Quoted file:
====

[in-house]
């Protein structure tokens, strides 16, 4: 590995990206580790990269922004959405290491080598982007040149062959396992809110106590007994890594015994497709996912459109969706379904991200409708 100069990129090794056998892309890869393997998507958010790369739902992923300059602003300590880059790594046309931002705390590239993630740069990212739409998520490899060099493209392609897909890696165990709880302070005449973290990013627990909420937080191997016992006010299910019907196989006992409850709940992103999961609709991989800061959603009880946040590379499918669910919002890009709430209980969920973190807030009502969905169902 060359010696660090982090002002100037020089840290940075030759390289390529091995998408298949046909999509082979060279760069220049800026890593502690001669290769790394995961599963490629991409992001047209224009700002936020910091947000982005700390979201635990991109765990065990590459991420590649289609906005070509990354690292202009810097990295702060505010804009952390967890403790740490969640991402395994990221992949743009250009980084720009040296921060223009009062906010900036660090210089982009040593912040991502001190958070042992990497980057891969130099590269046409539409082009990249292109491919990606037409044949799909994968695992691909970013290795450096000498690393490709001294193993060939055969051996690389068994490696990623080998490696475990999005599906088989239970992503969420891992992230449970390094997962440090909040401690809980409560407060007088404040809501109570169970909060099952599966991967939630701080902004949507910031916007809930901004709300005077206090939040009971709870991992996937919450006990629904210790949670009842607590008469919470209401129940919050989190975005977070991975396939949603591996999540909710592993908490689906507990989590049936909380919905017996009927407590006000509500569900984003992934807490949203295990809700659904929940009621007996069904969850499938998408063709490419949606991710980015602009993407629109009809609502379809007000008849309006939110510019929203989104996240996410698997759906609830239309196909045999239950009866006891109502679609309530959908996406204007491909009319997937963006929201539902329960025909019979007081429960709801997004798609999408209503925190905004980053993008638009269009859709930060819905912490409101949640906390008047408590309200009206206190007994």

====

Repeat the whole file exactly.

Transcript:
[in-house]
């Protein structure tokens, strides 16, 4: 590995990206580790990269922004959405290491080598982007040149062959396992809110106590007994890594015994497709996912459109969706379904991200409708 100069990129090794056998892309890869393997998507958010790369739902992923300059602003300590880059790594046309931002705390590239993630740069990212739409998520490899060099493209392609897909890696165990709880302070005449973290990013627990909420937080191997016992006010299910019907196989006992409850709940992103999961609709991989800061959603009880946040590379499918669910919002890009709430209980969920973190807030009502969905169902 060359010696660090982090002002100037020089840290940075030759390289390529091995998408298949046909999509082979060279760069220049800026890593502690001669290769790394995961599963490629991409992001047209224009700002936020910091947000982005700390979201635990991109765990065990590459991420590649289609906005070509990354690292202009810097990295702060505010804009952390967890403790740490969640991402395994990221992949743009250009980084720009040296921060223009009062906010900036660090210089982009040593912040991502001190958070042992990497980057891969130099590269046409539409082009990249292109491919990606037409044949799909994968695992691909970013290795450096000498690393490709001294193993060939055969051996690389068994490696990623080998490696475990999005599906088989239970992503969420891992992230449970390094997962440090909040401690809980409560407060007088404040809501109570169970909060099952599966991967939630701080902004949507910031916007809930901004709300005077206090939040009971709870991992996937919450006990629904210790949670009842607590008469919470209401129940919050989190975005977070991975396939949603591996999540909710592993908490689906507990989590049936909380919905017996009927407590006000509500569900984003992934807490949203295990809700659904929940009621007996069904969850499938998408063709490419949606991710980015602009993407629109009809609502379809007000008849309006939110510019929203989104996240996410698997759906609830239309196909045999239950009866006891109502679609309530959908996406204007491909009319997937963006929201539902329960025909019979007081429960709801997004798609999408209503925190905004980053993008638009269009859709930060819905912490409101949640906390008047408590309200009206206190007994």